Normally, only sovereign states can become parties to international organisations. The states become participants and consent to abide by the rules of such organisations on certain matters for as long as they remain members. Their participation is based on the rules of international law, and therefore has no impact on their status as sovereign nations.

In the political discourse, however, sovereignty is continually being invoked for the purpose of restricting the scope available to states for participation in international co-operation. I cannot deny that I sometimes get the impression that this is the final recourse of people who have run out of arguments.

Trends in International Affairs
In many ways, the history of the world is the history of war. Two world wars separated by a short interval in the last century were the last straw, setting in motion a trend for states to take up close co-operation among themselves on common interests that they believed would ensure security and balance in the co-existence of nations. Among the organisations to grow from this soil were the United Nations, the Council of Europe, NATO and the European Union.

The United Nations play an important role for peace and stability in the world. The role of the UN has been expanded gradually in the course of time, and the organisation itself together with its agencies now performs a key role in various areas affecting the daily lives of most people without their being aware of it. Cases in point include the work of the UN on health, refugees and human rights, not to mention important milestones such as the UN Convention on the Law of the Sea, which is of particular importance for Iceland.

It has long been recognised that the driving force of the world economy is trade. Many states are entirely dependent on international trade. It should not have come as a surprise, therefore, that the trend I described earlier led to co-operation and subsequently the establishment of alliances between states centering on trade and economic affairs. These organisations include GATT and OECD. In this regard it has been clear for a long time that co-ordinated rules are essential in international trade in order to secure a level ground for all.

This is the reason for the establishment of the World Trade Organisation, which is built on the foundations of GATT. In the co-operation within the WTO, Iceland will not be bound by the rules of the Organisation without first approving them. However, as in the case of any other organisation, it would not be tolerated if Iceland intended only to reap the benefits of the co-operation and not share any of the burdens with the other member states. Thus, we have in this co-operation curtailed our own powers to increase custom duties or subsidise agriculture, and we have also consented to permit the import of agricultural products to some extent.

From another perspective, the interests of Iceland and other small states in the existence of the World Trade Organisation is considerably greater than the interests of larger nations, as open global trade is so important to us. Larger states can, on the basis of their influence, attain their objectives by other means without recourse to international organisations. The same is true for various other aspects of international co-operation. Thus, international co-operation often provides a basis for access by smaller states to the playing field of the larger states. It is interesting to note in this context that a decision was passed in the World Trade Organisation just yesterday where certain tax incentives provided by the United States to export companies were declared inconsistent with WTO rules. A decision of this kind is obviously significant for countries like Iceland which are engaged in global competition with U.S. exporters.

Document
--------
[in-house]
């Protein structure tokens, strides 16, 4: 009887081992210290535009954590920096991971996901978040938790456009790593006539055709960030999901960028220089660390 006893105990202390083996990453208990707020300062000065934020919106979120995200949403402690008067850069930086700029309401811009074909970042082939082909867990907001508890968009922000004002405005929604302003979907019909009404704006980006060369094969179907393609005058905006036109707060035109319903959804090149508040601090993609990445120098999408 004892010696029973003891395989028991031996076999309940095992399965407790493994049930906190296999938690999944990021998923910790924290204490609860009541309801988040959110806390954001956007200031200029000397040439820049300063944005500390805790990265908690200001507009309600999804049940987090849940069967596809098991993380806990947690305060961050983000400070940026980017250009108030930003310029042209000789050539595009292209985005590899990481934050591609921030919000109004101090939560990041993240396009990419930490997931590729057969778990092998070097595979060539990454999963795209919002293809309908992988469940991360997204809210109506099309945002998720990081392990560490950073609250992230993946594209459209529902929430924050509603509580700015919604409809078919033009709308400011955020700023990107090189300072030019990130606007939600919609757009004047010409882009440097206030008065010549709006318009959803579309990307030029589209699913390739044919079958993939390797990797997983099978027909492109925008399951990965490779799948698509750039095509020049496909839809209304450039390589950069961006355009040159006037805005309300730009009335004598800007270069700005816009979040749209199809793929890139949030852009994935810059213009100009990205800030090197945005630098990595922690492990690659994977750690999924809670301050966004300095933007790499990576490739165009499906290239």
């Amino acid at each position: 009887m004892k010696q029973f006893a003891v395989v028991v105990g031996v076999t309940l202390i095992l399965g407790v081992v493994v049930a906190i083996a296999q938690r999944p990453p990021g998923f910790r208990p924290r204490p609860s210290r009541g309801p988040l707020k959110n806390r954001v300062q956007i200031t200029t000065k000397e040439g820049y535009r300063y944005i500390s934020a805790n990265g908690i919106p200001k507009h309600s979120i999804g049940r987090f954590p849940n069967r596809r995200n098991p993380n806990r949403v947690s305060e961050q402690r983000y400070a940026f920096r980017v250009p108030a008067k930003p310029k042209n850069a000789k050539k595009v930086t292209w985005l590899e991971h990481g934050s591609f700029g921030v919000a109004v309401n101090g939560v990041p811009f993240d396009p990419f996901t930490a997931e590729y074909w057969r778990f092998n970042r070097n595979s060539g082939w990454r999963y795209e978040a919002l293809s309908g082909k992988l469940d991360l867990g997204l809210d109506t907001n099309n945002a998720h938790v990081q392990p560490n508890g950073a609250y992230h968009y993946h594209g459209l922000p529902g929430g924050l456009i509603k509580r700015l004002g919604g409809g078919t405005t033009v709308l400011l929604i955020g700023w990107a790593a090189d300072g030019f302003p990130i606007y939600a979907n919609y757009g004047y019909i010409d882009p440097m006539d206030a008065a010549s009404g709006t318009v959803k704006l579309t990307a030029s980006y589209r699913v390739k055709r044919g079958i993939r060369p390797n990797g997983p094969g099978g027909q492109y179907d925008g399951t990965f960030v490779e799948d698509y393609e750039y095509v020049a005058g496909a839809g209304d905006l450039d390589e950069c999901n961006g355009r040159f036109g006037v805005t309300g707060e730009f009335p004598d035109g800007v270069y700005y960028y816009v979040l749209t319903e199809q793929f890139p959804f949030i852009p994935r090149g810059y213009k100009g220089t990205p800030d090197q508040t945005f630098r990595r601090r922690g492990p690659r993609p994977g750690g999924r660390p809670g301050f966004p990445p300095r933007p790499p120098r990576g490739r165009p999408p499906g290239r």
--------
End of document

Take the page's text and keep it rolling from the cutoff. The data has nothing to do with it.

A decision of this kind would never have been achieved without the existence of an international organisation like the WTO.

Iceland is a member state of EFTA, which has concluded a total of eighteen free trade agreements providing for the abolition of tariffs on certain goods. At the same time, these agreements restrict our scope for imposing tariffs on the other member states.

The development and expansion of international co-operation has progressed steadily. It is becoming increasingly clear to the countries of the world that there is no way for them to solve various problems without co-operation, indeed, without sharing their sovereign powers. The clearest example of this now is no doubt the environment, as it is now obvious to all the countries of the world that pollution has no respect for borders. It is no use for Iceland to combat pollution of the sea or overfishing except in co-operation with other nations. It could be argued, with some justification, that Iceland's sovereignty, that is to say its economic sovereignty, rests on the outcome of that struggle. A case in point is the Kyoto Protocol which was extremely important for Icelandic interests.